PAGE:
CONCERT REVIEWS

Orillia, ON
Opera House - May 17, 1996

Friday was the first night of a two night stand, with proceeds from the concerts going to the Opera House programming fund.  The Opera House has just turned 100 years old and is an exceptional place to see Lightfoot in concert, even aside from the fact that it is his hometown.  It seats around 650 people and from what I could tell, there isn't a bad seat in the place. 

Just prior to 8 PM, Lightfoot's wife and youngest son (who incidentally looks like a miniature Gord from the cover of If You Could Read My Mind - haircut and all!) come out from a stage door and make their way to their seats.  The air seems alive with excitement and anticipation.  Just seconds later, the house lights dim and the band take their positions to a round of applause.  The applause soon intensifies as Lightfoot casually strolls out to centre stage.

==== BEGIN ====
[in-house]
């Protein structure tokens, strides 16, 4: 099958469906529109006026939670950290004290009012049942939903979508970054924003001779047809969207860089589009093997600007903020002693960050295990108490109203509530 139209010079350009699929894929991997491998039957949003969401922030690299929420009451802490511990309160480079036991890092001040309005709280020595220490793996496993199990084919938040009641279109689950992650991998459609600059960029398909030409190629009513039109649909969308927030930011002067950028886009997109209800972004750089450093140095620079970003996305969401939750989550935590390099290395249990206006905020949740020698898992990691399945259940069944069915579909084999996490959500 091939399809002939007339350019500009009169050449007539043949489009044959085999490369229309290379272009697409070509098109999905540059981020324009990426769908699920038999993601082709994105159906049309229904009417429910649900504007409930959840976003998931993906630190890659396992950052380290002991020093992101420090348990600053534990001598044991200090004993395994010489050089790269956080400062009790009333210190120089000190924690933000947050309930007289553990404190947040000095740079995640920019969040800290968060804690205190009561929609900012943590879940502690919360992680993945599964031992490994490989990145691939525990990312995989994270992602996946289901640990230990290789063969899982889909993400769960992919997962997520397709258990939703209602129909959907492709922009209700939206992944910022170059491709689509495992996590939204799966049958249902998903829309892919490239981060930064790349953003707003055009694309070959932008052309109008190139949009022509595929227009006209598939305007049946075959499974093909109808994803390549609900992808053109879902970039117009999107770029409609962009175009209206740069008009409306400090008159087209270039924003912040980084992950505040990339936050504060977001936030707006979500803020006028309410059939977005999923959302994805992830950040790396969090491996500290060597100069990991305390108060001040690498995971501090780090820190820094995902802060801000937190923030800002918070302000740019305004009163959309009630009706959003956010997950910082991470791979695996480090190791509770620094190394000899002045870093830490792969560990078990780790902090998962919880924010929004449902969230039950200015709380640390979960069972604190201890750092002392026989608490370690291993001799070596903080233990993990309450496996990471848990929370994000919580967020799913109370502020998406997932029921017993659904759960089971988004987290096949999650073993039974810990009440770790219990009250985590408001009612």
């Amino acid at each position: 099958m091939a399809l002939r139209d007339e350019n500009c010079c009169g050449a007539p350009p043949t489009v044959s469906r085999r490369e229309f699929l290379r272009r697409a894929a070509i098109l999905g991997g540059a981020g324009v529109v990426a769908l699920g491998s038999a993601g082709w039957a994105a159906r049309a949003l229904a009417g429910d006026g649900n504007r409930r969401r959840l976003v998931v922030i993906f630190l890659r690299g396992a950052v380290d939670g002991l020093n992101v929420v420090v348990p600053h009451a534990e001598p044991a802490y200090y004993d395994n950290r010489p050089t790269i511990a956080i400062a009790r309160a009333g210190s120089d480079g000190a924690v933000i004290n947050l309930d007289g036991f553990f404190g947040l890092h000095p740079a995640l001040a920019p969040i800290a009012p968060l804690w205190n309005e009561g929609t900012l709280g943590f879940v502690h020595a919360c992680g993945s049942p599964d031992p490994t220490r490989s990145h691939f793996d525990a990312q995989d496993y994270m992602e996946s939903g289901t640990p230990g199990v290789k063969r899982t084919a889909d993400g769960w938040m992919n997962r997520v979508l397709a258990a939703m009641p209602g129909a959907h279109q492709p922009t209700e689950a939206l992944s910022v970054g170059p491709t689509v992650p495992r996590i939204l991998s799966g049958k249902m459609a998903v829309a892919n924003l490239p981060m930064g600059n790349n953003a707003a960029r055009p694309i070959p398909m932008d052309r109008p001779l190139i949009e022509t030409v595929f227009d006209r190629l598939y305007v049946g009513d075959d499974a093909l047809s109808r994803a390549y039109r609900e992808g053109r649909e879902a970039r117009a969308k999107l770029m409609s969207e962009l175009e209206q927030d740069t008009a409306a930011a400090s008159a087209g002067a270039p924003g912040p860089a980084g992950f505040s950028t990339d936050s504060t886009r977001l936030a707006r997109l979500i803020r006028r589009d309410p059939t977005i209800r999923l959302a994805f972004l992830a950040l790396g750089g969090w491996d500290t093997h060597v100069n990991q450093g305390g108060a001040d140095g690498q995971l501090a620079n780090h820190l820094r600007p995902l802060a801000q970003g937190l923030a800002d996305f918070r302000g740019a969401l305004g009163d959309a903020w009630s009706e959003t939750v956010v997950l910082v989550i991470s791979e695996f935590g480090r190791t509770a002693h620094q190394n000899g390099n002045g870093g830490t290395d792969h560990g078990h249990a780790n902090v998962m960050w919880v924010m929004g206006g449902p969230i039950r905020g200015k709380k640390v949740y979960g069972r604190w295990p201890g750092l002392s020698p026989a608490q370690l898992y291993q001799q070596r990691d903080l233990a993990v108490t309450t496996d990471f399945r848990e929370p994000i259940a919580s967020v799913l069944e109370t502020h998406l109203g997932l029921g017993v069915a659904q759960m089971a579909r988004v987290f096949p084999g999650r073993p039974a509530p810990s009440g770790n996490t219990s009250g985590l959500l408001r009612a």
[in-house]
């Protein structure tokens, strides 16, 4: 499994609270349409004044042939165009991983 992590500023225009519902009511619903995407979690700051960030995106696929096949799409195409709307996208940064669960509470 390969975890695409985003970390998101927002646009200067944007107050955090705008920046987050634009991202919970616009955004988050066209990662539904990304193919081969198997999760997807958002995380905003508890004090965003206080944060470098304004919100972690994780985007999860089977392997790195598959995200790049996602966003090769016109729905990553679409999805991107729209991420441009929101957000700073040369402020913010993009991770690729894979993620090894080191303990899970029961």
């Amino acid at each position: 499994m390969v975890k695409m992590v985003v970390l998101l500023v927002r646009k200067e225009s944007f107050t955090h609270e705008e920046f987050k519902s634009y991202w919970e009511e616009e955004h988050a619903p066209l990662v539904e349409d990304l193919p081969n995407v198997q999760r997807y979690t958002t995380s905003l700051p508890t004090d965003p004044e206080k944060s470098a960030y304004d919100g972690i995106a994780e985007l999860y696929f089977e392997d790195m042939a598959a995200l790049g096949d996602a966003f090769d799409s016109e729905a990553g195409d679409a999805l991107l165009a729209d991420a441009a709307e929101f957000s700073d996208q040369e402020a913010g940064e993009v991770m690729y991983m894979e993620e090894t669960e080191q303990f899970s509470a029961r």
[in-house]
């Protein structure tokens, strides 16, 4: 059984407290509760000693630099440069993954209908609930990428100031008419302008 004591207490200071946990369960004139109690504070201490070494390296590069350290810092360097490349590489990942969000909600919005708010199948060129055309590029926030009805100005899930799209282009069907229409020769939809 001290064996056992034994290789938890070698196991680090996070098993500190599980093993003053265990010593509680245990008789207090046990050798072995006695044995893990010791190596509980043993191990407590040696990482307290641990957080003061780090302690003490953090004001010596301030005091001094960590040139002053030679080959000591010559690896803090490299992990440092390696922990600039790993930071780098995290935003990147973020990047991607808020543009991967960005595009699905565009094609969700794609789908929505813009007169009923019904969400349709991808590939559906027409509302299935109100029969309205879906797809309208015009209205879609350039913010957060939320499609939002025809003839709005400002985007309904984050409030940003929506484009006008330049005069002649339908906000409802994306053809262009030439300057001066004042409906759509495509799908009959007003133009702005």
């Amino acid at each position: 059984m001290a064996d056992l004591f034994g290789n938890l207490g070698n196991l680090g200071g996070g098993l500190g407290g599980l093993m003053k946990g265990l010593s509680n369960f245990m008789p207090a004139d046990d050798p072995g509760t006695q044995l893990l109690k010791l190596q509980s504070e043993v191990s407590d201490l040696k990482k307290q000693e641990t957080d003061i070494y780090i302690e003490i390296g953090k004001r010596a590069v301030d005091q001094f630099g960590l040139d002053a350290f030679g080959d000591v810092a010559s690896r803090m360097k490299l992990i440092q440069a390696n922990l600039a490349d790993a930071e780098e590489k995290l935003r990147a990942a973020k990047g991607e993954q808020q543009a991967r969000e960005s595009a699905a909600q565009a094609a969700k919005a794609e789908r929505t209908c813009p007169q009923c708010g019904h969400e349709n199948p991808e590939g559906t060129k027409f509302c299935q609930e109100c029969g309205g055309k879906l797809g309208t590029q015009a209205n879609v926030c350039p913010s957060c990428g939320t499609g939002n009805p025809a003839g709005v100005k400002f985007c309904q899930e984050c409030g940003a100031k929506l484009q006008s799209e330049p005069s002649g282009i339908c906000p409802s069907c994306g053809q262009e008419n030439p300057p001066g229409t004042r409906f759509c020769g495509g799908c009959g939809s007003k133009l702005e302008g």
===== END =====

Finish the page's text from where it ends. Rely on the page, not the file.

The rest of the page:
Very quickly the first chords to THE HOUSE YOU LIVE IN take shape.  Right away I'm impressed by the sound.  Every instrument seems audible, at just the right balance.  I'm settling in - and this is gonna be great!  The song is going beautifully, then ends.  Before the applause can die we hear the opening guitar to CAREFREE HIGHWAY.  Nicely done version.  Quickly once again he launches into SEA OF TRANQUILITY.  I'm ready for this one.  Long one of my favourites, but this is the first time I've heard it live!  Excellent arrangement.  Mike is keeping the song's atmosphere from the recording alive by playing some great "Pee Wee" like sounds.  Terry's lead breaks are perfect!  Barry nails his tom fills and the sound is just jumping off of the stage.  Rick and Barry are in perfect sync, the song really 
kicks! It ends, but still no break. COTTON JENNY comes next.  The crowd loves it!  Still no sign of a break.  Here it comes - the ominous start to SUNDOWN.  Lightfoot closes his eyes and puts some snarl into the lyrics.  Beautiful!  I'm getting a rush from the mid-70's hearing this.  Boy could I have been so young when I first heard this?  Terry delivers on the breaks and the crowd responds.  Whoa!  Huge applause - and finally he lets the audience catch their collective breath.